Warning: This article contains some graphic or triggering content.

Kevin witnessed horrors on his journey from Venezuela to the United States. In Panama, as he crossed the Dairén Gap, he saw people drown, children succumb to hypothermia and travelers become victims of sexual violence and murder at the hands of drug cartels. He was robbed and lost the few extra clothes he brought for the months-long journey. He was freezing when he finally arrived in Denver.

Kevin, who’s 22 and declined to tell us his last name, is one of at least 1,500 newly arrived migrants who’ve been sheltered by the city this month. He’s one of millions who’ve taken dangerous paths through jungles and deserts over the years to ask the U.S. government for asylum, legal and safe passage into the country. But that status is far from a guarantee.

“Imagine traveling with your child, then your child dies and you arrive in the United States only to be deported,” he told us in Spanish during a recent visit to a church-run shelter. “You lost your child and you lost your dream. So then it’s difficult.”

Like so many others, he felt leaving home was worth every risk. But his reasons for coming here may not be good enough to stay under the letter of the law.

America’s asylum system was built for a world that no longer exists.

Kevin was a college student once. In oil-rich Venezuela, he studied petroleum engineering but had to drop out as it became too expensive.  He worked and saved, but he said Venezuela’s failing economy eventually caught up to him.

“Things started worsening and I had to close my business, I had to sell my car,” he told us. “Everything ends.”

Venezuela has been in a deep recession since 2014. Analysts estimate its gross domestic product has fallen at least 75 percent since then, and a quarter of the country’s population has left in that time. Kevin said he saw no future for himself there.

While the situation at home was bad enough to send Kevin north into danger, financial desperation is not enough to access asylum.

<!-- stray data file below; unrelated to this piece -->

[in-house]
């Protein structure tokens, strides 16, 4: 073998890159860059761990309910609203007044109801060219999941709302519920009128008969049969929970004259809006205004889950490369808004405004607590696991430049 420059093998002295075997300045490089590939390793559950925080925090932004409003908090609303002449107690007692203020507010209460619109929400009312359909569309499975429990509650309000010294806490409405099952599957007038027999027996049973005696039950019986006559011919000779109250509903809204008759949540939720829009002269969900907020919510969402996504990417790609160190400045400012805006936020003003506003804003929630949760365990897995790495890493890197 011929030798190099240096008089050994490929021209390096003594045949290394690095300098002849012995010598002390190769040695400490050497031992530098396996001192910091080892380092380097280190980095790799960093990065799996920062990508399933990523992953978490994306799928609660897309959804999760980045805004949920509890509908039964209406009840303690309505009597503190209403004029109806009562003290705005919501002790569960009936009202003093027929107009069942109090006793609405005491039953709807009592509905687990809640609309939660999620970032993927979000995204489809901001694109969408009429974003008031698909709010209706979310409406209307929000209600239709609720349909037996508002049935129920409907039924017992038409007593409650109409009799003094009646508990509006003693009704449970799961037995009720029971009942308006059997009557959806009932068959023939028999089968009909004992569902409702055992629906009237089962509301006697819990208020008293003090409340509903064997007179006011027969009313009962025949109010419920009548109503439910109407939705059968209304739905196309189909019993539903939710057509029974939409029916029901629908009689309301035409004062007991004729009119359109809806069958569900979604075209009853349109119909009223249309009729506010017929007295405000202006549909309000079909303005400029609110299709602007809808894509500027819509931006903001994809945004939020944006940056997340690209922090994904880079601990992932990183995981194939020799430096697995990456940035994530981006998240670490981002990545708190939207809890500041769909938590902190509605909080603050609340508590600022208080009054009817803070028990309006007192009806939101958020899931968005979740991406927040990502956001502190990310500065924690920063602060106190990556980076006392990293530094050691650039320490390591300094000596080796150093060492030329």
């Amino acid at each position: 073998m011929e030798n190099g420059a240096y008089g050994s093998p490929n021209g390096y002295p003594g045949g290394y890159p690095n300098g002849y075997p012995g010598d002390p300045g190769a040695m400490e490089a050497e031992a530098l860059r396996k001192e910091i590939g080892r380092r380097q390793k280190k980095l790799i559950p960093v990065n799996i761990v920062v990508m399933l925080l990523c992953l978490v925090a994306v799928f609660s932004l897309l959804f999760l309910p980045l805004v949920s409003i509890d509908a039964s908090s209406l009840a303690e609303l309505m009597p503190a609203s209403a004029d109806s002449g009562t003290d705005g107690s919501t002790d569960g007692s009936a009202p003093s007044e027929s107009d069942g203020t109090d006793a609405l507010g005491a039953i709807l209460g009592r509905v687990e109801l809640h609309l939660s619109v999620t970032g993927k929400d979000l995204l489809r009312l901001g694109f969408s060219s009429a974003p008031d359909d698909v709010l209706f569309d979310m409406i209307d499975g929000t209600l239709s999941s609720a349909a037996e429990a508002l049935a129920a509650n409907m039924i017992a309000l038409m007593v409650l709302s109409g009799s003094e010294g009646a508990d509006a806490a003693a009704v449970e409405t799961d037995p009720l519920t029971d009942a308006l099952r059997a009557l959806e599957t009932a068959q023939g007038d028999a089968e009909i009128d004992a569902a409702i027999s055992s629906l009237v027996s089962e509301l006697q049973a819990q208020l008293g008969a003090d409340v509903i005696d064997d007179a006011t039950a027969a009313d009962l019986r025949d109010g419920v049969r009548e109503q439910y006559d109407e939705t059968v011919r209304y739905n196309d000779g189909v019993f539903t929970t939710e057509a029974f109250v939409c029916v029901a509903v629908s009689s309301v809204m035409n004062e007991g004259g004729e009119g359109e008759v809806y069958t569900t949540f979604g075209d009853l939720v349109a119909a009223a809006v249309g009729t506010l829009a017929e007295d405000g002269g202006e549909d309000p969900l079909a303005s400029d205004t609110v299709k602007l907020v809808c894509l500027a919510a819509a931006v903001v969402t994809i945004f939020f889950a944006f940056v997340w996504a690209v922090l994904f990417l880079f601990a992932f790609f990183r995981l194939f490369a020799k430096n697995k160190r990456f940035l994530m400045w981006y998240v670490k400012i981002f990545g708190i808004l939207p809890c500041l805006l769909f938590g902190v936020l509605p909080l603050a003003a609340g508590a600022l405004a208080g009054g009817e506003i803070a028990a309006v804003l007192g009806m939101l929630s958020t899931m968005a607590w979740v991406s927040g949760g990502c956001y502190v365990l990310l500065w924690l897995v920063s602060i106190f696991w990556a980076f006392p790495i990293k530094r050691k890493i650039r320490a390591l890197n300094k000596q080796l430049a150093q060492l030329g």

“In order to win asylum, you have to show you were persecuted in the past, and that’s why you fled, or you fear persecution if you return,” Elizabeth Jordan, a visiting assistant professor at the University of Denver’s College of Law, told us. “Economic issues, poverty issues, generally are not considered persecution under United States immigration law.”

The U.S. did not have a formal asylum process until the 1950s, after Franklin Roosevelt’s administration rejected people fleeing Nazi Germany, which condemned some to death in concentration camps.

“So the international community came together after World War II and reached some agreements on the treatment of refugees,” Jordan said. “U.S. asylum law was developed as part of that.” But the system hasn’t changed much since then.

Cots set up in an emergency shelter for people arriving from the southern U.S. border, set up at a Denver rec center. Dec. 13, 2022.
Kevin J. Beaty/Denverite


“The reasons people are fleeing today have changed a lot, and our asylum system does not necessarily account for those changes,” she added. “The reasons people are legitimately afraid for their lives might not be something that our asylum system understands and approves.”